MBS. Many students struggle with citations. Overall, students need to pay more attention to details. They should ask their professor specific questions about what is expected. Depending on the teacher, students will be required to cite their sources using a number of different styles. If for example, a professor wants the citations in MLA style and the students used APA style in high school, the student can feel overwhelmed. All freshman students are required to purchase Andrea Lunsford's Easy Writer for their Augustine and Culture Seminar. This reference book outlines the various styles of citation including APA, MLA, Chicago style and CBE. This reference book is tremendously helpful and very easy to use. If students have questions, we're more than happy to assist them.
F@N. Do many students take advantage of the Writing Center?
MBS. Absolutely!!! We see about 4,500 visits per academic year. We've been extremely busy lately as papers and midterms become due. Students should call ahead to make an appointment because the schedule fills up quickly.
F@N. Wow! So you must have a large number of student tutors?
MBS. We have 40 undergraduate tutors, 15 graduate student tutors, and 4 professional tutors. They've been well trained and are really helpful!
F@N. What can parents do to help?
MBS. Parents can encourage students to come to the writing center. The best thing is for a student to call us at 610-519-4604 to make an appointment, but we'll also try to help students who just drop in. Parents can help with student perfectionism, by reinforcing the message that learning to write is a life long process. I would also encourage parents to read some of their students' written work, if the students are comfortable sharing it. If the student says he or she did a good job on a paper, the parent might ask the student to send it as an e-mail attachment. Many of the papers we see are very thought-provoking and would make for great conversations. There are a number of interesting books out there that parents might enjoy reading themselves or recommending to students. Some books I like are: IF YOU CAN TALK, YOU CAN WRITE, by Joel Saltzman, BIRD BY BIRD, by Anne Lamott and WRITING DOWN THE BONES, by Natalie Goldberg. I also love a book on punctuation called EATS, SHOOTS AND LEAVES, by Lynne Truss. She gives a lot of practical advice in a humorous fashion. Who knew a book on punctuation could be fun! I think what parents will find is that the field has come a long way since the classics such as ELEMENTS OF STYLE. ELEMENTS is a wonderful book, of course, but a formal discussion of writing often doesn't speak to the student who most needs help. Parents can find more about the Center by visiting our website at: http://www.writingcenter.villanova.edu/.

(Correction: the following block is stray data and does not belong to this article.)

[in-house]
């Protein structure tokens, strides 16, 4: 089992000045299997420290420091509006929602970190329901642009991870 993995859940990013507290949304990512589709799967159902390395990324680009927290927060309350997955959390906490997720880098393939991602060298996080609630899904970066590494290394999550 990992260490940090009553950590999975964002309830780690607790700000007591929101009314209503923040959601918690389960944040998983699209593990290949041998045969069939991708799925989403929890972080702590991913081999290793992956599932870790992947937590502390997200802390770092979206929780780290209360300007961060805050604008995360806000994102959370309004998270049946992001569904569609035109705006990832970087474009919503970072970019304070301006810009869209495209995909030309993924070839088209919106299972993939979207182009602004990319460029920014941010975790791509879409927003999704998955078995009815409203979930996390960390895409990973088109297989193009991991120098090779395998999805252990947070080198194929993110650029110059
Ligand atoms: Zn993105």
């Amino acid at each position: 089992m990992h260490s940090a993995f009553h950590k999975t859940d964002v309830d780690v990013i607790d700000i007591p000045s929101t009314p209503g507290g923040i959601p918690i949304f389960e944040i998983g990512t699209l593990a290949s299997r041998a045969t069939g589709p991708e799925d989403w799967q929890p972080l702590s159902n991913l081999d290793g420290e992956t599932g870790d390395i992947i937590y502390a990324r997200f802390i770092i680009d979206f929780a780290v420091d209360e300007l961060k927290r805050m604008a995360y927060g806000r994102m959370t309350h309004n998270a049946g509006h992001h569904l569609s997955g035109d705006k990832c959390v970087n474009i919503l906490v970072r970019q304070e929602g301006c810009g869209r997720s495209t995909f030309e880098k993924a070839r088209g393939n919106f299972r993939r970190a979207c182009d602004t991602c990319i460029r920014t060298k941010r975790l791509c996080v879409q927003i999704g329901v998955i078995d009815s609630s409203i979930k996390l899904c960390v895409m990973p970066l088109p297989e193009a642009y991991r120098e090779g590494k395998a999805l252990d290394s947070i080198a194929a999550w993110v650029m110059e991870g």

F@N. What about becoming a writing center tutor? Is that something members of the class of 2012 should think about?
MBS. Absolutely. Nothing helps a student improve writing more than helping others to write. Students who are interested take a training course during their sophomore year and then become writing center tutors. They are paid for their work, so it is a great way to combine learning and earning. It isn't too early to start thinking about it, so a student who is interested should contact me for more information, either by calling at 610-519-5358, by email: firstname.lastname@example.org, or by stopping by the Center to make an appointment. Our hours are: Sunday: 3:30 - 7:30 p.m., Monday - Thursday 11:30 a.m. -7:30 p.m. and Friday 11:30 a.m. - 3:30 p.m.